In November 2014, Alberta Liberal MLA Laurie Blakeman introduced the legislation as a private member’s bill then called Bill 202: the Safe and Inclusive School Act. She wanted to make all Alberta schools safe and inclusive, with supportive learning environments for students regardless of sexuality, sexual orientation or gender identity.
Canadian songwriter and gay activist k.d. lang garnered hundreds of responses on Twitter with a post that tagged Kenney.
A spokesperson told Global News Kenney will not be responding to Lang’s Tweet.
In a Facebook post on Wednesday, Kenney responded to the criticism.
“Some are falsely claiming that I want to force schools to ‘out’ children to their parents. This is simply not true. I have never said this, nor do I believe it. I have stated repeatedly that I do not support repealing Bill 10 regarding Gay-Straight Alliances in schools.
“I have also said that the best interests and safety of children must be paramount in all matters.
“When dealing with complex issues like gender and sexual identity, I believe our education system should recognize that every child, and every circumstance, is unique. In some cases, informing parents would clearly be inappropriate. Longstanding laws and protocols exist to protect children from potentially abusive parents. I trust teachers, principals and school counsellors to exercise their judgement in such matters, and that there should be a presumption that most parents are loving and caring, seeking only what is best for their children. The law should neither force schools to release information to parents, nor should it create an adversarial relationship between parents and their children.”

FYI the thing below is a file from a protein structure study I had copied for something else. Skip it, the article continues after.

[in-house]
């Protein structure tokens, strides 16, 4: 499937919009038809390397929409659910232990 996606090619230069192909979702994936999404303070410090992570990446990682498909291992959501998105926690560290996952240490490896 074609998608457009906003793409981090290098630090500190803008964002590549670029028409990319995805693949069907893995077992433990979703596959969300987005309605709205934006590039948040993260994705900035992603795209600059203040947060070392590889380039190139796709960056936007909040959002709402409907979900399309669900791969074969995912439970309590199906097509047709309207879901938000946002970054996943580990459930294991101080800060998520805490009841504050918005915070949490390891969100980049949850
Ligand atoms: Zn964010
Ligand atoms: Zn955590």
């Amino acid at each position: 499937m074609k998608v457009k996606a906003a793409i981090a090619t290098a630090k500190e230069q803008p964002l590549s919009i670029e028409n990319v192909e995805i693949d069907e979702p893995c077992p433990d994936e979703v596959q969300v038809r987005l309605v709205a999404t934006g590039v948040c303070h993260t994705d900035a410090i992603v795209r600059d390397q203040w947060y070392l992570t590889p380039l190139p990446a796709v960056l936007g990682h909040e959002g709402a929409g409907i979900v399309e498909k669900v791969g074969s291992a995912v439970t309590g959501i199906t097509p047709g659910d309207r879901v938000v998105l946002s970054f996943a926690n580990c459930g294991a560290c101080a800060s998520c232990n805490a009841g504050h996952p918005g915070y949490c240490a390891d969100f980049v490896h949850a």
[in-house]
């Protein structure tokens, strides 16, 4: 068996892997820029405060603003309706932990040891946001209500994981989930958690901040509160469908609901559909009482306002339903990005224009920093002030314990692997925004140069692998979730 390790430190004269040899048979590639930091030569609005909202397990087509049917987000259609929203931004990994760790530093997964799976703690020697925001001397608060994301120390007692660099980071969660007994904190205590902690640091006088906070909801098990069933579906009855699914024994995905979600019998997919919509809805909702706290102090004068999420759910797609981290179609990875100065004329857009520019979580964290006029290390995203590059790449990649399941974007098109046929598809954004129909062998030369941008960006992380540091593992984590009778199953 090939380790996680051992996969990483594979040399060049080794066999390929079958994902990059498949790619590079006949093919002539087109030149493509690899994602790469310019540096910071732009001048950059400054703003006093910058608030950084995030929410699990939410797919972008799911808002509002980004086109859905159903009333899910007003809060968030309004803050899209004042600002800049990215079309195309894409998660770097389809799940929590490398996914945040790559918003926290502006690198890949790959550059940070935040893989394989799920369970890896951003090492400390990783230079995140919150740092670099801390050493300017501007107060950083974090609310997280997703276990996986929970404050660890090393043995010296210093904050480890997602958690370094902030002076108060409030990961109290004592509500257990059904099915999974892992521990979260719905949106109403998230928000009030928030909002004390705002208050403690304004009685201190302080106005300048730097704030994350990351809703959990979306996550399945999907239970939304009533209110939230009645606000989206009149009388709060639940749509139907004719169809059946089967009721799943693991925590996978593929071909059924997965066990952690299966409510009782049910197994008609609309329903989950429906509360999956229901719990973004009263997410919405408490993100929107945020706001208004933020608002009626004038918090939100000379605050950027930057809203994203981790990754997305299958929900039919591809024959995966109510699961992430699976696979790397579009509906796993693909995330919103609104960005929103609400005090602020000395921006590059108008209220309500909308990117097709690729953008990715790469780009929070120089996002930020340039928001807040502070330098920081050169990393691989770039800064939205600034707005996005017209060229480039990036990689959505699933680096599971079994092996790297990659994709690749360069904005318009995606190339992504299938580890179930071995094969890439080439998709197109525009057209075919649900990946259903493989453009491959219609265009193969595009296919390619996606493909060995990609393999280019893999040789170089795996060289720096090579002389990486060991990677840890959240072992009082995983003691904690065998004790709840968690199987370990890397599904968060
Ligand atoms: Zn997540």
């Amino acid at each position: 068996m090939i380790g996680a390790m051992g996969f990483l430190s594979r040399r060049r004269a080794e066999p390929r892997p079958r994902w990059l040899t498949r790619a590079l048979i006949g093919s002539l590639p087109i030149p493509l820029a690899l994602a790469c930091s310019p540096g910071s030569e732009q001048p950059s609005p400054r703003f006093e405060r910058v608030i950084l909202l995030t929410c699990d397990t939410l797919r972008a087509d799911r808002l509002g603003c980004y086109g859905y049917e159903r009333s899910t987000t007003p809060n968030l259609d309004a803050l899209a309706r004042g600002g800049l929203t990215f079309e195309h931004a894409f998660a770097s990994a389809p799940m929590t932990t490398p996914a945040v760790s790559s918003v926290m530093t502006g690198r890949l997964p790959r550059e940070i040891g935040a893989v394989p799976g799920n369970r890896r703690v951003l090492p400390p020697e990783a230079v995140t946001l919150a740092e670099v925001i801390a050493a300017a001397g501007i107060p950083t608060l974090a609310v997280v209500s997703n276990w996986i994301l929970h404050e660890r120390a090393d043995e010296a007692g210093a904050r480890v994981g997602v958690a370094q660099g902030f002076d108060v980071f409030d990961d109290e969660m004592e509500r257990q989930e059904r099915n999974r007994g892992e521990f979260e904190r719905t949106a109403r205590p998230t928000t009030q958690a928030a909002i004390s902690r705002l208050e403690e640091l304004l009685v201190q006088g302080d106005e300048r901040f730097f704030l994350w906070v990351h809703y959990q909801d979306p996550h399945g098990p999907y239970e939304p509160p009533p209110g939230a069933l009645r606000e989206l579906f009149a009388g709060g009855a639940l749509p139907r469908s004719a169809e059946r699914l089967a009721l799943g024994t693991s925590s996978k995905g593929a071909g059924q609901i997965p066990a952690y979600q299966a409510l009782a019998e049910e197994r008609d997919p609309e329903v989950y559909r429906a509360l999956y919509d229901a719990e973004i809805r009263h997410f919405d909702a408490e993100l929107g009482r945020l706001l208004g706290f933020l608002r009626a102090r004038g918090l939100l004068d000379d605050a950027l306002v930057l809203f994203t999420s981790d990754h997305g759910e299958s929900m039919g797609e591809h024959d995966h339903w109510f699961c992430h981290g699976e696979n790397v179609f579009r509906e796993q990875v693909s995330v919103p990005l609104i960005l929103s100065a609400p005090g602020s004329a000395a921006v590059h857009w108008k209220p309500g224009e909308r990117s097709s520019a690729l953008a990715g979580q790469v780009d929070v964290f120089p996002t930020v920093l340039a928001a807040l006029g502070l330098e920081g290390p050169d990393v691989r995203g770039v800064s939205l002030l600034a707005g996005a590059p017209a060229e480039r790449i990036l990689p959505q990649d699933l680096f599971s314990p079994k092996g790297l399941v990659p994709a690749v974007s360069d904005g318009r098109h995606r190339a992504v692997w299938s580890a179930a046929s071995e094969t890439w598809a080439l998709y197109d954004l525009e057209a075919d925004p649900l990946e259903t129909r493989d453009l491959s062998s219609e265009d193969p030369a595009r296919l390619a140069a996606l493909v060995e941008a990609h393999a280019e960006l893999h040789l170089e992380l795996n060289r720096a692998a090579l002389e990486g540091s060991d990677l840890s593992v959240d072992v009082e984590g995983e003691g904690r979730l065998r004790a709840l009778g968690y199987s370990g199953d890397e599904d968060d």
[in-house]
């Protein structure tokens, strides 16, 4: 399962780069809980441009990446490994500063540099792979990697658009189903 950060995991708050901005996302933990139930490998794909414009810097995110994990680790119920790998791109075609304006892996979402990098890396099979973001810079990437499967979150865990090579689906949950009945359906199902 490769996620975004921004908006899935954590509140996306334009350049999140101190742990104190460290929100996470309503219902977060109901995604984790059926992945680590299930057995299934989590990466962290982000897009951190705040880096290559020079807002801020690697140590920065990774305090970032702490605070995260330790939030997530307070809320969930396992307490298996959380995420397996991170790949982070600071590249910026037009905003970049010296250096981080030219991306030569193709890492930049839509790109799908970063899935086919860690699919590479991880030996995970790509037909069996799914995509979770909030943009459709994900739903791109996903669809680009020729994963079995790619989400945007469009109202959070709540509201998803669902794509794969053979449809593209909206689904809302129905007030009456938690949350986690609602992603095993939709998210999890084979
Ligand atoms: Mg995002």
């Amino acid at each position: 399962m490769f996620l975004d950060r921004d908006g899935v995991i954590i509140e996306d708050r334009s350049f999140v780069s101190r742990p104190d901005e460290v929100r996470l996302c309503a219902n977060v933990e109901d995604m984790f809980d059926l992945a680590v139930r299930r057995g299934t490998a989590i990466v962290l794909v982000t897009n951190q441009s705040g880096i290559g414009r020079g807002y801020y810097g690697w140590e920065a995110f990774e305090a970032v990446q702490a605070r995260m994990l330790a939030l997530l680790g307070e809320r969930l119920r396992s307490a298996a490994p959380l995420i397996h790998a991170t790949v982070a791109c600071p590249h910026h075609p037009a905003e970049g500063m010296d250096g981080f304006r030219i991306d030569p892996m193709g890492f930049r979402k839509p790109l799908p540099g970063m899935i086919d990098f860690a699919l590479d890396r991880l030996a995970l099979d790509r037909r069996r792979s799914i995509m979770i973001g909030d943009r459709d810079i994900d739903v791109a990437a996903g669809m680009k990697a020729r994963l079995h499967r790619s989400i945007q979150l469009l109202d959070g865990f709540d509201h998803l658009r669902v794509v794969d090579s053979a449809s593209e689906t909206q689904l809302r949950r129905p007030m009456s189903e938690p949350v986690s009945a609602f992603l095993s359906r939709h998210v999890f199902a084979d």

In a news release, the Alberta Party denounced Kenney’s stance.
“Jason Kenney can talk about being inclusive and supportive of LGBTQ people, but this ideological stance has the potential to cause harm, homelessness and the death of marginalized youth who do not have a supportive family environment,” said Robbie Kreger-Smith, who is an Alberta Party board member and a member of the LGBTQ community.
The Alberta Party shared statistics showing 33 per cent of LGB youth have attempted suicide (compared to seven per cent of youth in general) and that LGBTQ youth account for 40 per cent of all young people experiencing homelessness.
“The law is on the side of students who feel that they may be at risk from having their sexual orientation disclosed without their consent to their parents,” Alberta Party Leader Greg Clark said. “Most parents are supportive and caring and have a relationship built on respect and open communication with their children. The concern here isn’t those parents.”
“One child being forced into an abusive situation, made homeless, or taking their life because of a family situation that isn’t supportive is one too many,” Kreger-Smith said. “Children need to have the autonomy to decide when they are ready to come out and who to.”
Clark said Alberta needs leaders who respect human rights while looking after the fiscal state of the province.